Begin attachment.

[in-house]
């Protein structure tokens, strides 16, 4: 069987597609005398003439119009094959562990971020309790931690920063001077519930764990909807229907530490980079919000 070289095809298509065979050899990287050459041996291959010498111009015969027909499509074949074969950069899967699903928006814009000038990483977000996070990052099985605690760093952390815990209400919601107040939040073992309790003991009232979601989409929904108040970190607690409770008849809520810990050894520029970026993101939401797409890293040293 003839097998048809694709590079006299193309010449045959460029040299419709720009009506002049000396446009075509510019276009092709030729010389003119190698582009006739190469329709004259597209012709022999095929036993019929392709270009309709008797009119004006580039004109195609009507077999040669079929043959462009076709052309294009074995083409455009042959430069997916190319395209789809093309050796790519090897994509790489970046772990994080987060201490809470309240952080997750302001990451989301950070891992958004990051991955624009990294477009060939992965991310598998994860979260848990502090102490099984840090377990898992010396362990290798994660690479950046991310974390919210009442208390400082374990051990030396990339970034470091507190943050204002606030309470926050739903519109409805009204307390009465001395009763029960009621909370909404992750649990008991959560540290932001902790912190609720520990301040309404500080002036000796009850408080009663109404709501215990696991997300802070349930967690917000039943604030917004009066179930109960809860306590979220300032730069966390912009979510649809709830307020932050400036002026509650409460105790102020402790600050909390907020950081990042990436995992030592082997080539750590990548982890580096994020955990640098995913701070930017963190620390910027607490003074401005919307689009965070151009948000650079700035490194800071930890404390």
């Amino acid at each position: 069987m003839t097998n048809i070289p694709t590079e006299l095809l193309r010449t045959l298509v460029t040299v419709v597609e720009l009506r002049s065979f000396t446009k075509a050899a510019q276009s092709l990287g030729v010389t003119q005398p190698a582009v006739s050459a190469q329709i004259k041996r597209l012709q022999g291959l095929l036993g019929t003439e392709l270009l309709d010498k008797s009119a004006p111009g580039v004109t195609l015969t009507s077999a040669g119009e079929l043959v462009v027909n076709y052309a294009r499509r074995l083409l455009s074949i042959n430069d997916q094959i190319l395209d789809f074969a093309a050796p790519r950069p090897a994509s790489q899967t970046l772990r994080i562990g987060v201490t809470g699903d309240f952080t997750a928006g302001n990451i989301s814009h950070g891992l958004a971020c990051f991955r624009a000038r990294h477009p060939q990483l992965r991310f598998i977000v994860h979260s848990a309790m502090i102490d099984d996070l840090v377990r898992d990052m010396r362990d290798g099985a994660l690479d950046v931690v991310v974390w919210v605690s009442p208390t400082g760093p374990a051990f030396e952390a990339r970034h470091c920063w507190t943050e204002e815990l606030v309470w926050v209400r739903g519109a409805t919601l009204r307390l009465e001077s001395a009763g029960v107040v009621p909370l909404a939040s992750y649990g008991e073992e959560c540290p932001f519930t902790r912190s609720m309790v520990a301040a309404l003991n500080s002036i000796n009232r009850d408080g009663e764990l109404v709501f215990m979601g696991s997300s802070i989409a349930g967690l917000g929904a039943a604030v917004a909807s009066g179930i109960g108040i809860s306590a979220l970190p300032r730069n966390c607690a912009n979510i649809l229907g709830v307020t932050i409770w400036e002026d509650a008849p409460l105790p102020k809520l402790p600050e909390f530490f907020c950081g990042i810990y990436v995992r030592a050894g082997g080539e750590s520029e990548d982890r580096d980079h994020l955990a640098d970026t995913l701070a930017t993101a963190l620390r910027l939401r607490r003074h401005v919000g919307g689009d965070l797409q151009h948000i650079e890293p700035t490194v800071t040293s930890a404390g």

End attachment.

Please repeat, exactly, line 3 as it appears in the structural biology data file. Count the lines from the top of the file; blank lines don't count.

């Amino acid at each position: 069987m003839t097998n048809i070289p694709t590079e006299l095809l193309r010449t045959l298509v460029t040299v419709v597609e720009l009506r002049s065979f000396t446009k075509a050899a510019q276009s092709l990287g030729v010389t003119q005398p190698a582009v006739s050459a190469q329709i004259k041996r597209l012709q022999g291959l095929l036993g019929t003439e392709l270009l309709d010498k008797s009119a004006p111009g580039v004109t195609l015969t009507s077999a040669g119009e079929l043959v462009v027909n076709y052309a294009r499509r074995l083409l455009s074949i042959n430069d997916q094959i190319l395209d789809f074969a093309a050796p790519r950069p090897a994509s790489q899967t970046l772990r994080i562990g987060v201490t809470g699903d309240f952080t997750a928006g302001n990451i989301s814009h950070g891992l958004a971020c990051f991955r624009a000038r990294h477009p060939q990483l992965r991310f598998i977000v994860h979260s848990a309790m502090i102490d099984d996070l840090v377990r898992d990052m010396r362990d290798g099985a994660l690479d950046v931690v991310v974390w919210v605690s009442p208390t400082g760093p374990a051990f030396e952390a990339r970034h470091c920063w507190t943050e204002e815990l606030v309470w926050v209400r739903g519109a409805t919601l009204r307390l009465e001077s001395a009763g029960v107040v009621p909370l909404a939040s992750y649990g008991e073992e959560c540290p932001f519930t902790r912190s609720m309790v520990a301040a309404l003991n500080s002036i000796n009232r009850d408080g009663e764990l109404v709501f215990m979601g696991s997300s802070i989409a349930g967690l917000g929904a039943a604030v917004a909807s009066g179930i109960g108040i809860s306590a979220l970190p300032r730069n966390c607690a912009n979510i649809l229907g709830v307020t932050i409770w400036e002026d509650a008849p409460l105790p102020k809520l402790p600050e909390f530490f907020c950081g990042i810990y990436v995992r030592a050894g082997g080539e750590s520029e990548d982890r580096d980079h994020l955990a640098d970026t995913l701070a930017t993101a963190l620390r910027l939401r607490r003074h401005v919000g919307g689009d965070l797409q151009h948000i650079e890293p700035t490194v800071t040293s930890a404390g």